Cyber Risk Aware is one of several companies offering this approach, which Burke describes as “creating a human firewall”, which is designed to generate a culture of awareness among employees. 

“The whole key to this is to be helping them in their personal lives as well as in their work life, and producing the content that doesn't get in the way of the business, is eight minutes in duration, [like] our training courses, or videos, which are one minute,” he says. “But also, creating a culture of awareness so that people start talking about it among themselves rather than just leaving it to IT.”

“Going forward, I think it has to be small and often content, which is bite-sized chunks of awareness tied to specific topics.”

As part of this, the company also practices mock attacks, followed by immediate targeted feedback for employees who prove to be weak links, to ensure the same problem does not occur in a real-life incident. In particular, this practice has proved effective for mock phishing attacks, where companies are able to assess their risk level and provide additional training for those that need it.  

“Seeing where that risk lies and giving instant feedback to staff who fall for that, [companies] really like that, they really see that that's very powerful, and it's powerful for the senior executives to know that they're seeing that level of risk and they can demonstrate that back to the shareholders,” he says.

It has also been appreciated by IT security teams, which are able to provide valuable data to back-up their requests for increased resources. 

“Nothing is ever foolproof, but our whole approach to this is to not only schedule phishing campaigns, knowledge assessment quizzes, training content, it's to provide real-time intervention awareness,” says Burke. “So where we're going is that immediately in response to detected risky behaviour [we] deliver a fully contextualised message to that user, so they instantly become aware as to what was risky about what they just did because they simply do not know that it was risky, hence the problem in the first place.”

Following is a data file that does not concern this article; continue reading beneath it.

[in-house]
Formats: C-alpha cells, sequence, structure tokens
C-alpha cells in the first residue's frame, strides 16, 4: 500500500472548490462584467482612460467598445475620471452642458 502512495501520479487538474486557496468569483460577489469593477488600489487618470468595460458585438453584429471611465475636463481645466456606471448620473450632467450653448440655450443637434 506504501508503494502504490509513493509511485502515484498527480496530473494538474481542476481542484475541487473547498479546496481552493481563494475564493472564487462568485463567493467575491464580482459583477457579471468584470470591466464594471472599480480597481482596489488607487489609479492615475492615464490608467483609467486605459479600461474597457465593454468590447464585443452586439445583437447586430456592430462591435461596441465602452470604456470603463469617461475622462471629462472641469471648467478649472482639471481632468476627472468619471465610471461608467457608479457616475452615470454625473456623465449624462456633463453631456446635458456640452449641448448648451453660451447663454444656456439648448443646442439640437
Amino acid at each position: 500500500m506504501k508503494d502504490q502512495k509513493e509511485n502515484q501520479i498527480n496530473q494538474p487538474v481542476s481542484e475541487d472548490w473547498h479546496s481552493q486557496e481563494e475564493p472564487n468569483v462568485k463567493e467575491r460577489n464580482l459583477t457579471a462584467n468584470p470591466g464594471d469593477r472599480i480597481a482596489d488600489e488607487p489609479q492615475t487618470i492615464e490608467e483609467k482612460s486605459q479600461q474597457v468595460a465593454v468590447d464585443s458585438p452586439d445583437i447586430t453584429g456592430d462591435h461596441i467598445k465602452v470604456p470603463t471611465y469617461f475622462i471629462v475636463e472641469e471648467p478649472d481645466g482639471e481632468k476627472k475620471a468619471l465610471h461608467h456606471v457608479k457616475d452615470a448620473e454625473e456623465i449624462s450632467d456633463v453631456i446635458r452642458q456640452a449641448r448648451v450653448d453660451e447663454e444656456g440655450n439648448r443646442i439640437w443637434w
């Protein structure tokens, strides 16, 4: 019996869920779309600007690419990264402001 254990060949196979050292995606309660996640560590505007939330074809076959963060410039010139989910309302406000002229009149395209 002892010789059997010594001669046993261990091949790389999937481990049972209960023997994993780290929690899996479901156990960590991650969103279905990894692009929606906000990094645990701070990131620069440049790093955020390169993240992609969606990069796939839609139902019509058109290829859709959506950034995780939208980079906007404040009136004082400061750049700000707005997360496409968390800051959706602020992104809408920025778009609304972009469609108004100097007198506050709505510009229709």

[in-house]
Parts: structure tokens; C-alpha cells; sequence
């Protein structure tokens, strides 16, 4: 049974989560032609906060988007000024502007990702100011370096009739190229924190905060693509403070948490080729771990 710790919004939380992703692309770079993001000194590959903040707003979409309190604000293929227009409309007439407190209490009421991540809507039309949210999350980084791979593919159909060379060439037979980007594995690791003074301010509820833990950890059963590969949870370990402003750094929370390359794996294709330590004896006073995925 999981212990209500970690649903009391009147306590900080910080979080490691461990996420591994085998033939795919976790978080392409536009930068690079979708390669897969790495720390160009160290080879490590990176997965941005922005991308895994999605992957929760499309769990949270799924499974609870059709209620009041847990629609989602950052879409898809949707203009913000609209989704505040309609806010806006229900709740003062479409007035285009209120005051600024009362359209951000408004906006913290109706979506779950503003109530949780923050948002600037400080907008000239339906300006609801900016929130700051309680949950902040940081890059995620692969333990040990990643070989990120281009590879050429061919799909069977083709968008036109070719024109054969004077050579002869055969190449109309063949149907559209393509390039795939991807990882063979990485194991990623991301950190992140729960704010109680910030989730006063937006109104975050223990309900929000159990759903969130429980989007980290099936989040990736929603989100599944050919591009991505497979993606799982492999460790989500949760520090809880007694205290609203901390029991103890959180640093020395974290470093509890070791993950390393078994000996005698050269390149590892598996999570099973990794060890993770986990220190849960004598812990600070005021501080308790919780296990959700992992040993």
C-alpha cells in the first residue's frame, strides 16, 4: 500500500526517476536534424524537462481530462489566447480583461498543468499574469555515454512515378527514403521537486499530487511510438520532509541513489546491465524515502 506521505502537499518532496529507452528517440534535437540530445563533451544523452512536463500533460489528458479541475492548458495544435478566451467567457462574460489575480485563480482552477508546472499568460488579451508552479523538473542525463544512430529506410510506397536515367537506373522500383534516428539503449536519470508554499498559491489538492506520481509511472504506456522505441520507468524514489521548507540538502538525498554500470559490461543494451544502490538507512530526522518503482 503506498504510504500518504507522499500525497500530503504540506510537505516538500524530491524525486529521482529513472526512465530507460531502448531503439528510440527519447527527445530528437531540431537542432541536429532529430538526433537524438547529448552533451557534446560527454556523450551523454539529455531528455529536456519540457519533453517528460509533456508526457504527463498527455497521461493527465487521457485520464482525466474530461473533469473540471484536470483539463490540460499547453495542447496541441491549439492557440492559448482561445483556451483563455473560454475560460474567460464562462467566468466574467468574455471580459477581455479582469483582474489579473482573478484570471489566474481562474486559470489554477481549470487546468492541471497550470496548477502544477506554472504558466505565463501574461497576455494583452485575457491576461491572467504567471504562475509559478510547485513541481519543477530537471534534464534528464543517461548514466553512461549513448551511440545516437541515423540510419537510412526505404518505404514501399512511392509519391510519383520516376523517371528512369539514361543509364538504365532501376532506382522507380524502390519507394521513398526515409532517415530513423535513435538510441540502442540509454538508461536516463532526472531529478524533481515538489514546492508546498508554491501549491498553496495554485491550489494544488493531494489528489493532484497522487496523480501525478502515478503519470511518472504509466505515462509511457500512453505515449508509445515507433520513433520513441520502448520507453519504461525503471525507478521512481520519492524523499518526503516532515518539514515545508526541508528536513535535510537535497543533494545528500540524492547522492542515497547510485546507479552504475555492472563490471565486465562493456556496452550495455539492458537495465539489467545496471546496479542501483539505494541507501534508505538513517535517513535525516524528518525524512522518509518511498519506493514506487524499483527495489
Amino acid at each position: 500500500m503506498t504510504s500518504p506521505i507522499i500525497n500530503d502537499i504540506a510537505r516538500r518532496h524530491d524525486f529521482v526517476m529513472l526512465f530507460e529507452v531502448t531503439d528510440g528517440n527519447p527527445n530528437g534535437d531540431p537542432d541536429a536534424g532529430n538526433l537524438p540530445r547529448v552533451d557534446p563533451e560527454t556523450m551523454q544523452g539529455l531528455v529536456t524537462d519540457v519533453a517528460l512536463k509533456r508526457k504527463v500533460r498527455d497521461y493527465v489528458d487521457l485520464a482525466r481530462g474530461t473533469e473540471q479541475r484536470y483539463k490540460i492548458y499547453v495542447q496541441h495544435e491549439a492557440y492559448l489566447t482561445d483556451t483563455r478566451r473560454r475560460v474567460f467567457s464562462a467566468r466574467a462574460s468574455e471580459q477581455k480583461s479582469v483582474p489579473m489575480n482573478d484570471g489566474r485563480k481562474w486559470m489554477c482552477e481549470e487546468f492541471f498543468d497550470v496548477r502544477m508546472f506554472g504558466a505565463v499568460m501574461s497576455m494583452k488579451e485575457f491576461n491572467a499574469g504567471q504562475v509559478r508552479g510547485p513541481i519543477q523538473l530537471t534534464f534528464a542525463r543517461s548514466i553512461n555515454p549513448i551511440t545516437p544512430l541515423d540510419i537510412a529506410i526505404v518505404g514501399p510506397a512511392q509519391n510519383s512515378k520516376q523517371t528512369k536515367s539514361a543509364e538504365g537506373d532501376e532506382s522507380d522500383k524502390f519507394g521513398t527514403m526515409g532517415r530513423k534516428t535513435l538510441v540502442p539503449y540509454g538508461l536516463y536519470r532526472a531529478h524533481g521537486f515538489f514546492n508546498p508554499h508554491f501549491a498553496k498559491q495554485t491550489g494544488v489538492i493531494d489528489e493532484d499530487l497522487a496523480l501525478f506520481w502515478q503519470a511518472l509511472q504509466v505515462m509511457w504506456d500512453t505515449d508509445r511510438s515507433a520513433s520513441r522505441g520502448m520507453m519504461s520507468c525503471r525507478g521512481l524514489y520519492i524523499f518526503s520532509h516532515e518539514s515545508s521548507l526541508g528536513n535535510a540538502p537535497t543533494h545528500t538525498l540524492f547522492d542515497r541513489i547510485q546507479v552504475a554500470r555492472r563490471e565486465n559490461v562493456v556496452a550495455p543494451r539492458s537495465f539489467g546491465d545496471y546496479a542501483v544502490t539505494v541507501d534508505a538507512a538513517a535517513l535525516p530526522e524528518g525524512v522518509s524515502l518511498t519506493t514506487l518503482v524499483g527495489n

Cybersecurity awareness training for home and work

Part of the reason this approach has yielded very positive results is that it considers cybersecurity across employees’ whole lives, not just during the time they are at work. And company executives are increasingly recognising the value in this for improving the general culture of cybersecurity awareness. 

“They know that, as people themselves, when they go home if they're able to speak to their wife or their spouse or whoever it is, about 'I just learned this about how to do passwords' or 'this is how I learned how to check a website' or 'here's how to check and email or set a secure password', if they're able to talk about it at that level it permeates back to the workplace,” says Burke. 

“If employees are able to talk about it at home it permeates back to the workplace.”

“That is based on my experience as a CSO and how I would want to get the message across that's practical, useable, you can pretty much go home and use it. 

“That's how you create the awareness, that's how you get the buy-in and the support from the company to support your other initiatives that might be a bit hard to swallow, but because you've done such a good job in helping them, then that's key, so there's a myriad of aspects that are really engendering people to say 'actually, do you know what? This is really important'.”